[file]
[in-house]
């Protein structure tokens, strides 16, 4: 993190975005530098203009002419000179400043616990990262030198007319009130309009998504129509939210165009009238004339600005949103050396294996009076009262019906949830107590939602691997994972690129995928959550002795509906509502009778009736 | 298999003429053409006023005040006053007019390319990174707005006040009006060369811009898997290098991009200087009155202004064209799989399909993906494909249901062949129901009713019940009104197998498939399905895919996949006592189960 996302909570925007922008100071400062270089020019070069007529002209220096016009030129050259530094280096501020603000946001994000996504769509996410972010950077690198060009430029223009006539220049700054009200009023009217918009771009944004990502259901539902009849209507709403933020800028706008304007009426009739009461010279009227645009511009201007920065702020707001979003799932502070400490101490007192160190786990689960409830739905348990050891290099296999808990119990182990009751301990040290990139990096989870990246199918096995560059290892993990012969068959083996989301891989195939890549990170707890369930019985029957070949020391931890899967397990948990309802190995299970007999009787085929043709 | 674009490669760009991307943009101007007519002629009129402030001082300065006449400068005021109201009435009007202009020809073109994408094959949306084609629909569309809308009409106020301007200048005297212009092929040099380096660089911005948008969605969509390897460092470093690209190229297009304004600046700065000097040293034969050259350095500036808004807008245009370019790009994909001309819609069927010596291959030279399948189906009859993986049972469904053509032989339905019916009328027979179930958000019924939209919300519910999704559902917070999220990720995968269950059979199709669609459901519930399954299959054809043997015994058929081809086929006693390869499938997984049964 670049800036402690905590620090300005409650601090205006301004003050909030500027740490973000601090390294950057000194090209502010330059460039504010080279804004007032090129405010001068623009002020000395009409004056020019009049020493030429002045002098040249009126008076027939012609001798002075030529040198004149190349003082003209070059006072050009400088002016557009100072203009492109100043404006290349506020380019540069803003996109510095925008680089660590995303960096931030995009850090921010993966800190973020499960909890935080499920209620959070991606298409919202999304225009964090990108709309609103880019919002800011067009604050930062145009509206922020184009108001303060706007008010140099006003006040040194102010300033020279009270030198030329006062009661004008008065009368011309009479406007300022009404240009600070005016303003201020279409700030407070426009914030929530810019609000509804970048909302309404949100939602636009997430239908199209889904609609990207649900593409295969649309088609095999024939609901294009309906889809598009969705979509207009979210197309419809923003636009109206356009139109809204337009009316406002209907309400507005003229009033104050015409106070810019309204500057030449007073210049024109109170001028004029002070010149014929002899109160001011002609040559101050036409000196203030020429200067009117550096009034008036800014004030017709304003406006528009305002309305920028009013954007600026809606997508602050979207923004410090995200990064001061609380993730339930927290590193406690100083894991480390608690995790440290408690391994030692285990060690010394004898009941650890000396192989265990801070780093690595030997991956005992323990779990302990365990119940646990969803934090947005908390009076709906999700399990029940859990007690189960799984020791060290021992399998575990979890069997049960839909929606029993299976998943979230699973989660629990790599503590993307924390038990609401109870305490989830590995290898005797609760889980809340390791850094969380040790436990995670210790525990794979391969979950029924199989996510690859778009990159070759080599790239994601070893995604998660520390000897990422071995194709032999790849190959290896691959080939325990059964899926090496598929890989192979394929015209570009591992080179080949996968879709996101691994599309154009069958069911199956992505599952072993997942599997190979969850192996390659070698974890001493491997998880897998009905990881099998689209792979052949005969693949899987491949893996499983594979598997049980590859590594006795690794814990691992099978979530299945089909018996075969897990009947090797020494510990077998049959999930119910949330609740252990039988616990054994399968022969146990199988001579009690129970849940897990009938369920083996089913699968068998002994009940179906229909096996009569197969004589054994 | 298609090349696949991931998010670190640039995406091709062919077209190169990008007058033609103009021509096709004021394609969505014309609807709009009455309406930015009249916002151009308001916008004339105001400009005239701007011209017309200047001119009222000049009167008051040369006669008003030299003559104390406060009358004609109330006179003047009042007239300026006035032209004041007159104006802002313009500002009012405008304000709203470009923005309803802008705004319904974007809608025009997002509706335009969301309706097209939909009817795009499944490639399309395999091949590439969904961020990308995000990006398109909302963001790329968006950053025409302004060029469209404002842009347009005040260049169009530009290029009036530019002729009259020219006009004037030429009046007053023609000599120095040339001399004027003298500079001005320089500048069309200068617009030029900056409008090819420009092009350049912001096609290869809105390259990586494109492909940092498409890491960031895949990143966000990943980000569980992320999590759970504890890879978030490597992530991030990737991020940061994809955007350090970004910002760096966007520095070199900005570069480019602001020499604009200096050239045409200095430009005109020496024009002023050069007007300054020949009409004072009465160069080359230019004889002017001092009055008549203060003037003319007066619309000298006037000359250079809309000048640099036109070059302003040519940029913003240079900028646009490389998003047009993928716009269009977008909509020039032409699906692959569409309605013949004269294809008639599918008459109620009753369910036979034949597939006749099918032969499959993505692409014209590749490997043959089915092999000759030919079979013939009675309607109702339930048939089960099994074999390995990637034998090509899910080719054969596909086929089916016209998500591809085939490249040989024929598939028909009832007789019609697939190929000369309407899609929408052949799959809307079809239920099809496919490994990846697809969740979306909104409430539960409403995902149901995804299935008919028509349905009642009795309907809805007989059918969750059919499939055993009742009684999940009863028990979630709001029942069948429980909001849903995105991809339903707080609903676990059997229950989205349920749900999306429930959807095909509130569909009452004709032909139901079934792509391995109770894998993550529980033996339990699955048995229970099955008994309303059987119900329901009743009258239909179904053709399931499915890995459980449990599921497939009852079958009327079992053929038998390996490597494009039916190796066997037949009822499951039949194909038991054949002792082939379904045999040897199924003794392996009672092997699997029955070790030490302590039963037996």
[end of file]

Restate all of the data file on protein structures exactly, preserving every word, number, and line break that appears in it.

[in-house]
């Protein structure tokens, strides 16, 4: 993190975005530098203009002419000179400043616990990262030198007319009130309009998504129509939210165009009238004339600005949103050396294996009076009262019906949830107590939602691997994972690129995928959550002795509906509502009778009736 | 298999003429053409006023005040006053007019390319990174707005006040009006060369811009898997290098991009200087009155202004064209799989399909993906494909249901062949129901009713019940009104197998498939399905895919996949006592189960 996302909570925007922008100071400062270089020019070069007529002209220096016009030129050259530094280096501020603000946001994000996504769509996410972010950077690198060009430029223009006539220049700054009200009023009217918009771009944004990502259901539902009849209507709403933020800028706008304007009426009739009461010279009227645009511009201007920065702020707001979003799932502070400490101490007192160190786990689960409830739905348990050891290099296999808990119990182990009751301990040290990139990096989870990246199918096995560059290892993990012969068959083996989301891989195939890549990170707890369930019985029957070949020391931890899967397990948990309802190995299970007999009787085929043709 | 674009490669760009991307943009101007007519002629009129402030001082300065006449400068005021109201009435009007202009020809073109994408094959949306084609629909569309809308009409106020301007200048005297212009092929040099380096660089911005948008969605969509390897460092470093690209190229297009304004600046700065000097040293034969050259350095500036808004807008245009370019790009994909001309819609069927010596291959030279399948189906009859993986049972469904053509032989339905019916009328027979179930958000019924939209919300519910999704559902917070999220990720995968269950059979199709669609459901519930399954299959054809043997015994058929081809086929006693390869499938997984049964 670049800036402690905590620090300005409650601090205006301004003050909030500027740490973000601090390294950057000194090209502010330059460039504010080279804004007032090129405010001068623009002020000395009409004056020019009049020493030429002045002098040249009126008076027939012609001798002075030529040198004149190349003082003209070059006072050009400088002016557009100072203009492109100043404006290349506020380019540069803003996109510095925008680089660590995303960096931030995009850090921010993966800190973020499960909890935080499920209620959070991606298409919202999304225009964090990108709309609103880019919002800011067009604050930062145009509206922020184009108001303060706007008010140099006003006040040194102010300033020279009270030198030329006062009661004008008065009368011309009479406007300022009404240009600070005016303003201020279409700030407070426009914030929530810019609000509804970048909302309404949100939602636009997430239908199209889904609609990207649900593409295969649309088609095999024939609901294009309906889809598009969705979509207009979210197309419809923003636009109206356009139109809204337009009316406002209907309400507005003229009033104050015409106070810019309204500057030449007073210049024109109170001028004029002070010149014929002899109160001011002609040559101050036409000196203030020429200067009117550096009034008036800014004030017709304003406006528009305002309305920028009013954007600026809606997508602050979207923004410090995200990064001061609380993730339930927290590193406690100083894991480390608690995790440290408690391994030692285990060690010394004898009941650890000396192989265990801070780093690595030997991956005992323990779990302990365990119940646990969803934090947005908390009076709906999700399990029940859990007690189960799984020791060290021992399998575990979890069997049960839909929606029993299976998943979230699973989660629990790599503590993307924390038990609401109870305490989830590995290898005797609760889980809340390791850094969380040790436990995670210790525990794979391969979950029924199989996510690859778009990159070759080599790239994601070893995604998660520390000897990422071995194709032999790849190959290896691959080939325990059964899926090496598929890989192979394929015209570009591992080179080949996968879709996101691994599309154009069958069911199956992505599952072993997942599997190979969850192996390659070698974890001493491997998880897998009905990881099998689209792979052949005969693949899987491949893996499983594979598997049980590859590594006795690794814990691992099978979530299945089909018996075969897990009947090797020494510990077998049959999930119910949330609740252990039988616990054994399968022969146990199988001579009690129970849940897990009938369920083996089913699968068998002994009940179906229909096996009569197969004589054994 | 298609090349696949991931998010670190640039995406091709062919077209190169990008007058033609103009021509096709004021394609969505014309609807709009009455309406930015009249916002151009308001916008004339105001400009005239701007011209017309200047001119009222000049009167008051040369006669008003030299003559104390406060009358004609109330006179003047009042007239300026006035032209004041007159104006802002313009500002009012405008304000709203470009923005309803802008705004319904974007809608025009997002509706335009969301309706097209939909009817795009499944490639399309395999091949590439969904961020990308995000990006398109909302963001790329968006950053025409302004060029469209404002842009347009005040260049169009530009290029009036530019002729009259020219006009004037030429009046007053023609000599120095040339001399004027003298500079001005320089500048069309200068617009030029900056409008090819420009092009350049912001096609290869809105390259990586494109492909940092498409890491960031895949990143966000990943980000569980992320999590759970504890890879978030490597992530991030990737991020940061994809955007350090970004910002760096966007520095070199900005570069480019602001020499604009200096050239045409200095430009005109020496024009002023050069007007300054020949009409004072009465160069080359230019004889002017001092009055008549203060003037003319007066619309000298006037000359250079809309000048640099036109070059302003040519940029913003240079900028646009490389998003047009993928716009269009977008909509020039032409699906692959569409309605013949004269294809008639599918008459109620009753369910036979034949597939006749099918032969499959993505692409014209590749490997043959089915092999000759030919079979013939009675309607109702339930048939089960099994074999390995990637034998090509899910080719054969596909086929089916016209998500591809085939490249040989024929598939028909009832007789019609697939190929000369309407899609929408052949799959809307079809239920099809496919490994990846697809969740979306909104409430539960409403995902149901995804299935008919028509349905009642009795309907809805007989059918969750059919499939055993009742009684999940009863028990979630709001029942069948429980909001849903995105991809339903707080609903676990059997229950989205349920749900999306429930959807095909509130569909009452004709032909139901079934792509391995109770894998993550529980033996339990699955048995229970099955008994309303059987119900329901009743009258239909179904053709399931499915890995459980449990599921497939009852079958009327079992053929038998390996490597494009039916190796066997037949009822499951039949194909038991054949002792082939379904045999040897199924003794392996009672092997699997029955070790030490302590039963037996």